Sebastian Vettel will face another trial of his integrity and temperament this weekend when he arrives at the Red Bull Ring circuit for the Austrian Grand Prix.
Just three days after celebrating his 30th birthday on Monday by escaping any further punishment for his 'road rage' attack on Lewis Hamilton at last month's Azerbaijan Grand Prix, the four-time world champion will need a cool head.
The German is sure to be put under scrutiny by the travelling international media corps in a paddock that will keep him under close observation, and he will likely be given an even more intense on-track examination when he and Hamilton restart their scrap for the drivers' world title.
A tight fight between Vettel's Ferrari team and three-time champion Hamilton's Mercedes outfit is in prospect in the Styrian Alps in the 30th running of the Austrian event.
Thanks to escaping without serious sanction in Baku, where Hamilton was deprived of a near-certain race victory because his head-rest worked loose, Vettel holds a 14-point lead over the Briton, whose silence this week has spoken volumes.
One minor gesture, by 'liking' a reaction on Instagram, appears to be all Hamilton wished to say following the decision of the International Motoring Federation (FIA) to take no further action against Vettel for his deliberate wheel-banging.
Vettel, who has a history of bad-tempered outbursts when events conspire against him, had to accept full responsibility for his actions, apologise to Hamilton and pledge to improve his future behaviour.
If he slips up again in Austria, he may be banned if points are added to those already on his licence.
Many may believe that he escaped lightly, but Mercedes boss Toto Wolff has made clear he believes it is now time to put the controversy to bed and forget it.
"Every great season is marked by a great rivalry," he said. "Last year it was our internal battle between Lewis and Nico and this year it seems that the fight is on between Ferrari and Mercedes and Lewis and Sebastian.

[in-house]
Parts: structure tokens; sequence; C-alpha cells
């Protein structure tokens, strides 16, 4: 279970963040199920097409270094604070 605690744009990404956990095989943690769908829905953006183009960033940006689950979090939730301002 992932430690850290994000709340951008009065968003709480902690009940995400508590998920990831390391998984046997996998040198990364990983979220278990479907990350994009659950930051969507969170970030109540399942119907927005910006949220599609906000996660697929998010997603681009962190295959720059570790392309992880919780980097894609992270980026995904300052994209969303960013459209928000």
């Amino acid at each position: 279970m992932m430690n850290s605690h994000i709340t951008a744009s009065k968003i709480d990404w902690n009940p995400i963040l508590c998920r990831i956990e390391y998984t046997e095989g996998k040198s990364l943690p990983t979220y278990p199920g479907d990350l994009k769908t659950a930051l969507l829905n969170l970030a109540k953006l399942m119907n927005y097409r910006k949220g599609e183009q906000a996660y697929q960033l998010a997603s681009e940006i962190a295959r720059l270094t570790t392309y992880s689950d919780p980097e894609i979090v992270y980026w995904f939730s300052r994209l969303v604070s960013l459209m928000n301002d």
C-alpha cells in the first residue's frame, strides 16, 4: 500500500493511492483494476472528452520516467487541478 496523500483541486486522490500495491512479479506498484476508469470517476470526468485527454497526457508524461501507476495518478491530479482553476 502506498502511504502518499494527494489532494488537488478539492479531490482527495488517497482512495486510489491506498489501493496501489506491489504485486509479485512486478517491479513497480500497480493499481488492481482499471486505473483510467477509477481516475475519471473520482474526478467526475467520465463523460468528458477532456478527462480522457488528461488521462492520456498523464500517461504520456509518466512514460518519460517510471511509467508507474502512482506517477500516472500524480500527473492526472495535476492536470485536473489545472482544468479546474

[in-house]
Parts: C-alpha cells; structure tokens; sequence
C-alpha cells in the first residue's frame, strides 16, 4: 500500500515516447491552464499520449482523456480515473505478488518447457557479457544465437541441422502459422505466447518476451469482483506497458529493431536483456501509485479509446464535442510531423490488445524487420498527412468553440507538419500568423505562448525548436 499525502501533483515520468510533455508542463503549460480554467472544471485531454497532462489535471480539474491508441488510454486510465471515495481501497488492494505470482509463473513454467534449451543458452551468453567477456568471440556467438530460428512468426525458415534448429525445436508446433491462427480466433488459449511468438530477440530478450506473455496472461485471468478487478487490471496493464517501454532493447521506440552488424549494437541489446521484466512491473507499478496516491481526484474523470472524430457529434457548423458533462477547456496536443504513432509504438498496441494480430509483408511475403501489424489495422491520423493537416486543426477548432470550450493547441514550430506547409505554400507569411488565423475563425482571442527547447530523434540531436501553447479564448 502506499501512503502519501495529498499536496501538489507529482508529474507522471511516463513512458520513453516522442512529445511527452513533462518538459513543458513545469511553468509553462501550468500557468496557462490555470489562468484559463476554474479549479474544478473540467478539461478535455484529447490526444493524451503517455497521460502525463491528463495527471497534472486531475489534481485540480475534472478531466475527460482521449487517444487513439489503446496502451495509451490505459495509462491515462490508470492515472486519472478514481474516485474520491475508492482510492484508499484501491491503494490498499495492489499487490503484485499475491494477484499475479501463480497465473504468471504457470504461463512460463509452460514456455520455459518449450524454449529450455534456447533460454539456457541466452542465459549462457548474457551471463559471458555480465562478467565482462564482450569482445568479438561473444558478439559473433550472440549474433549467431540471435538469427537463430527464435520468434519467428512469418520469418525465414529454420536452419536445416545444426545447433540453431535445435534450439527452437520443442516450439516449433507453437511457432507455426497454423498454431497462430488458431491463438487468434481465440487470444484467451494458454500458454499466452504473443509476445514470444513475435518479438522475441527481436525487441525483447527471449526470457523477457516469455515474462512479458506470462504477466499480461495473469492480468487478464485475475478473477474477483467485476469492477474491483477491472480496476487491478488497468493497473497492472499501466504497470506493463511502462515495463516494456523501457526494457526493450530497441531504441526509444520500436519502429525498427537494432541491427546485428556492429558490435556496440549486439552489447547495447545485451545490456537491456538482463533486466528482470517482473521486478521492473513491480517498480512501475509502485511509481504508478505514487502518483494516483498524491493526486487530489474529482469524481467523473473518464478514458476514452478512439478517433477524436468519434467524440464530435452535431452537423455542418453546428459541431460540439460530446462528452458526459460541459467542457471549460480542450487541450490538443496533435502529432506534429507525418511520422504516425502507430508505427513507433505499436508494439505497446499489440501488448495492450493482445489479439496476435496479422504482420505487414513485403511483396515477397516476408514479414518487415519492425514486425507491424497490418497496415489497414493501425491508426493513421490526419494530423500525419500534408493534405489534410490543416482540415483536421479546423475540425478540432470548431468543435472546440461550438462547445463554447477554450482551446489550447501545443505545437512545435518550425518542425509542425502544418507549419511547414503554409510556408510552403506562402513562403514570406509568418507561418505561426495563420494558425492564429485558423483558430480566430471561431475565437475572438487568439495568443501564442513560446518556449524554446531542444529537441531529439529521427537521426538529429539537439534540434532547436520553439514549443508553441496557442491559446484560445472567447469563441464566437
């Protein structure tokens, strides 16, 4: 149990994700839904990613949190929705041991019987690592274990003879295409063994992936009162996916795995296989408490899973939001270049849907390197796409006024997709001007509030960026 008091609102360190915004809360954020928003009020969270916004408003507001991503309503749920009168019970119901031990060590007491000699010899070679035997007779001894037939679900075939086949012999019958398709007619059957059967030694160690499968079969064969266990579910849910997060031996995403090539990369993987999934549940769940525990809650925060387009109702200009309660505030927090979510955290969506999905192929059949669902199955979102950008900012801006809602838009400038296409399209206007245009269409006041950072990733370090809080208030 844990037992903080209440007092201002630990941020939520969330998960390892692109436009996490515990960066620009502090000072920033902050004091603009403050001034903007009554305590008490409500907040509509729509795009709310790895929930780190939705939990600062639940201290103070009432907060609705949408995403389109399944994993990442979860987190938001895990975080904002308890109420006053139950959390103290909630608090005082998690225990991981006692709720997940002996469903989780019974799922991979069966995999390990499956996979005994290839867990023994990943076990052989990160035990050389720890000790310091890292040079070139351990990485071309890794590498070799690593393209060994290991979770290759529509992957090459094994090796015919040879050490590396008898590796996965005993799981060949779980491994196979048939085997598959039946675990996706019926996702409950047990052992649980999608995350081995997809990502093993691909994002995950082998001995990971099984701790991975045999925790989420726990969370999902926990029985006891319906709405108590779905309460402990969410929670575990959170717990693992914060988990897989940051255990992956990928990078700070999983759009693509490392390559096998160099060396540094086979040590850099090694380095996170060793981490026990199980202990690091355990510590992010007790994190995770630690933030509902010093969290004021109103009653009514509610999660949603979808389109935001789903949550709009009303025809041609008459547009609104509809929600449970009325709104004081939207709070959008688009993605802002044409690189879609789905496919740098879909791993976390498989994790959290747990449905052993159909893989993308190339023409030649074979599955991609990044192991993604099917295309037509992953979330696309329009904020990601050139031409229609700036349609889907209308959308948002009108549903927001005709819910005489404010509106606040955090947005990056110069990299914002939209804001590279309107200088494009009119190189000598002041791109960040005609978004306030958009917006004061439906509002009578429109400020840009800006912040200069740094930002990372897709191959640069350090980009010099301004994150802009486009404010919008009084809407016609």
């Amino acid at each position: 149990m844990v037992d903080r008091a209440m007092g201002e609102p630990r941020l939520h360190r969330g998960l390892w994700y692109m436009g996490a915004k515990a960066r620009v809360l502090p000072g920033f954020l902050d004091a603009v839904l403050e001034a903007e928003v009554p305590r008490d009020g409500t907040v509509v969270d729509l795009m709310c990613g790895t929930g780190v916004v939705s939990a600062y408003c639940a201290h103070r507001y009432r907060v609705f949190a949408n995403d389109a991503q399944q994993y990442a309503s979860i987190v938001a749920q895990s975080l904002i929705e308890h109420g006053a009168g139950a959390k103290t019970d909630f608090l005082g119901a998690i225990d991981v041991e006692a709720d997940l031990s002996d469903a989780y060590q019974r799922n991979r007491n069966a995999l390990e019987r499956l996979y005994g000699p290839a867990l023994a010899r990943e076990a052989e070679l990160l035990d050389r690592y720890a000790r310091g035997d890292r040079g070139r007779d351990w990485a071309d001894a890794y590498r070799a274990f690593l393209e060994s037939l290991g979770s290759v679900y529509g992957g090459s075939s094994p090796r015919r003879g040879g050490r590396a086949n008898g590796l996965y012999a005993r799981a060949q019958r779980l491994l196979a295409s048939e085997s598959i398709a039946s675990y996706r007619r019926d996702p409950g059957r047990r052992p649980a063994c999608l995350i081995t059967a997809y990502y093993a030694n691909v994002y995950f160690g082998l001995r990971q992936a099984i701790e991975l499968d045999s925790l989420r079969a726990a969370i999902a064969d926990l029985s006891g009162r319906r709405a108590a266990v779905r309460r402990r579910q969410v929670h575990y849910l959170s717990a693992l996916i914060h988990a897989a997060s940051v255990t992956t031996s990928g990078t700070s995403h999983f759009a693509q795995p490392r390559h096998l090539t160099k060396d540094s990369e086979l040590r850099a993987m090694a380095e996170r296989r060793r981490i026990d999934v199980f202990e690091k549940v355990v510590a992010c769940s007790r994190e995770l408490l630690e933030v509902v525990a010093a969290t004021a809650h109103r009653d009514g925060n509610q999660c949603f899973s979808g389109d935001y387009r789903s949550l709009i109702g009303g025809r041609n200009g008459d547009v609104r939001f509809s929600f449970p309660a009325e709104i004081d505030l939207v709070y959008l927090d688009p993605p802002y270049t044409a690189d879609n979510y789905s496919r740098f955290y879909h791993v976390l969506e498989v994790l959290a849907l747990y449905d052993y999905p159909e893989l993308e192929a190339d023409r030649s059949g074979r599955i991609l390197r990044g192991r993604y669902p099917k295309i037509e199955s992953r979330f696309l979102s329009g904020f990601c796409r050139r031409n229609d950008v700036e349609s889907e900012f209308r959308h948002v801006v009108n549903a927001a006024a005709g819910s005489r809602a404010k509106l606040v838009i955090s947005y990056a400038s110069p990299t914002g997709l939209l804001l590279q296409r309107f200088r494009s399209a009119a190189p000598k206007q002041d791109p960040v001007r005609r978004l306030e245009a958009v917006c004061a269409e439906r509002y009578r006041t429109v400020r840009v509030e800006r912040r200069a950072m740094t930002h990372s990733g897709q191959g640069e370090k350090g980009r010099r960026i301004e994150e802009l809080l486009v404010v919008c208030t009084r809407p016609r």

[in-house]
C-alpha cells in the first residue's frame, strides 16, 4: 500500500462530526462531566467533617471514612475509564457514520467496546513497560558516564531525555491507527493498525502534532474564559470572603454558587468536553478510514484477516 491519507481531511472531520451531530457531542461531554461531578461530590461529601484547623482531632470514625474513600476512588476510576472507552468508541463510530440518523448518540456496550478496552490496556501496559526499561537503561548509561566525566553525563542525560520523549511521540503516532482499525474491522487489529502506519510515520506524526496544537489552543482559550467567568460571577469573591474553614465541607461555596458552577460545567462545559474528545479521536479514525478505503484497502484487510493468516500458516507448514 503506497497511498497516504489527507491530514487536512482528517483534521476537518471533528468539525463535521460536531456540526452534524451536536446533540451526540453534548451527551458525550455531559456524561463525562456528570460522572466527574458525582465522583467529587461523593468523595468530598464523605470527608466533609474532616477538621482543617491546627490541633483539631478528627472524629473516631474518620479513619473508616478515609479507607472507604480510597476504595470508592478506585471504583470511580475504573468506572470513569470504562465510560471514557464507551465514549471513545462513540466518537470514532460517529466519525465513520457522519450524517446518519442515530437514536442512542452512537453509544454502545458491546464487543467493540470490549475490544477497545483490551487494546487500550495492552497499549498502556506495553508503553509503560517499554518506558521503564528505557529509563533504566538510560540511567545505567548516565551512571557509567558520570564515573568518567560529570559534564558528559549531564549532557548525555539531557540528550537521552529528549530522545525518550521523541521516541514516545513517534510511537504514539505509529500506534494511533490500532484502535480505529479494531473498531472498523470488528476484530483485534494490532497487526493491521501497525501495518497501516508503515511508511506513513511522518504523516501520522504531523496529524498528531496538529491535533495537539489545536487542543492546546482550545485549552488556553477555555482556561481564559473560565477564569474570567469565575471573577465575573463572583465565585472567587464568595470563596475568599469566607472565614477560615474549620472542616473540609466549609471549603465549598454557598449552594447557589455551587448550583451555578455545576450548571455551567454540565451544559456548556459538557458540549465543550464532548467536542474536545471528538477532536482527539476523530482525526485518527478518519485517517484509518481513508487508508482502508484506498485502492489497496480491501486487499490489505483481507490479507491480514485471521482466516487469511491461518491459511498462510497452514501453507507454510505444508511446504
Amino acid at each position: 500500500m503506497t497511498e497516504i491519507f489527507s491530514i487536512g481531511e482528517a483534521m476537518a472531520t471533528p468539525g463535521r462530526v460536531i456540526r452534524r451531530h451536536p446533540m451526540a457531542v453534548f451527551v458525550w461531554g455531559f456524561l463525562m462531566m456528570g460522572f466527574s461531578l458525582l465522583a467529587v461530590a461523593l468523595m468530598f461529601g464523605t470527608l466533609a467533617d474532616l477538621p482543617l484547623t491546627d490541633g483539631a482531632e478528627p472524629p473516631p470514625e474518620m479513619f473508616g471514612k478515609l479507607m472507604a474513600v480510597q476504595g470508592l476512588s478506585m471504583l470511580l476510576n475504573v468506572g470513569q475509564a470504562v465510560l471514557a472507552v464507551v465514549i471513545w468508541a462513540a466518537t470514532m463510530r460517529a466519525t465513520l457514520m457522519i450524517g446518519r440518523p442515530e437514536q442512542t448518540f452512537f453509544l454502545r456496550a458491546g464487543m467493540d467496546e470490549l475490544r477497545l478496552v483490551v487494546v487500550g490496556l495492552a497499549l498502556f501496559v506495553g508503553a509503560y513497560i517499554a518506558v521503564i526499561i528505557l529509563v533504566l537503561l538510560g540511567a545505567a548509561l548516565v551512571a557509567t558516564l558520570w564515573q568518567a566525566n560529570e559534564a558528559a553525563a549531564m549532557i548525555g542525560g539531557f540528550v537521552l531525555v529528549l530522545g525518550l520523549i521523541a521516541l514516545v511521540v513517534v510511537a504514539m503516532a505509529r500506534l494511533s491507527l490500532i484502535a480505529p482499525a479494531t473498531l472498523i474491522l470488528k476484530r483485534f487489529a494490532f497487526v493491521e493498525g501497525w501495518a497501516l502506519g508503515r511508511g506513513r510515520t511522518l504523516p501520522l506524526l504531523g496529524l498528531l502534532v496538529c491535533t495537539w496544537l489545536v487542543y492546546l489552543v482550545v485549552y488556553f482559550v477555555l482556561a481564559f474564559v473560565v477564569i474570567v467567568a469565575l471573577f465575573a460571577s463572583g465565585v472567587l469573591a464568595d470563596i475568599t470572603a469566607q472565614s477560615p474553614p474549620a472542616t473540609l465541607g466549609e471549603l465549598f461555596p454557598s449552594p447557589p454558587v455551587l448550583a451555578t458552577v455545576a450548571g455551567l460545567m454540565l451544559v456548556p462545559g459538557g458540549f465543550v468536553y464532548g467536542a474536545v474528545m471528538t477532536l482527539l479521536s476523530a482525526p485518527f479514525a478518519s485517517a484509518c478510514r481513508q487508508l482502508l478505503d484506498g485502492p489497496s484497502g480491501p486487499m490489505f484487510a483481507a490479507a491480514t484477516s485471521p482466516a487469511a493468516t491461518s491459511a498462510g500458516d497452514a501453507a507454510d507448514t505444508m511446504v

"As calm as it started, it was only a matter of time until the rivalry would eventually become more fierce and controversial. That moment happened in Baku and we saw the results of that tension on track.
"We have moved past that moment now and it is a closed chapter."
Whatever Hamilton says in public to retain a calm approach to a key contest, he is sure to be determined to claw back his lost points and cut into Vettel's advantage on the sweeping circuit, where some of the fastest laps of recent times are expected this weekend.
Improvements to the circuit, including re-surfacing, allied to this year's 'fatter and faster' cars, may see lap times cut to some of the lowest in 25 years.
Hamilton won last year's race after a clash with Rosberg and also set the fastest qualifying lap ever at the track in one minute and 6.228 seconds.
That time is likely to be lowered and may be inside Briton Nigel Mansell's 1:4.402 set at the 1990 French Grand Prix.
Hamilton, on a run of stunning pole positions, will be revved up for that and a payback victory, but will be aware too that Ferrari will be vigorous rivals and that Red Bull, at their 'home' circuit, will want to see a repeat of Australian Daniel Ricciardo's shock triumph in Baku.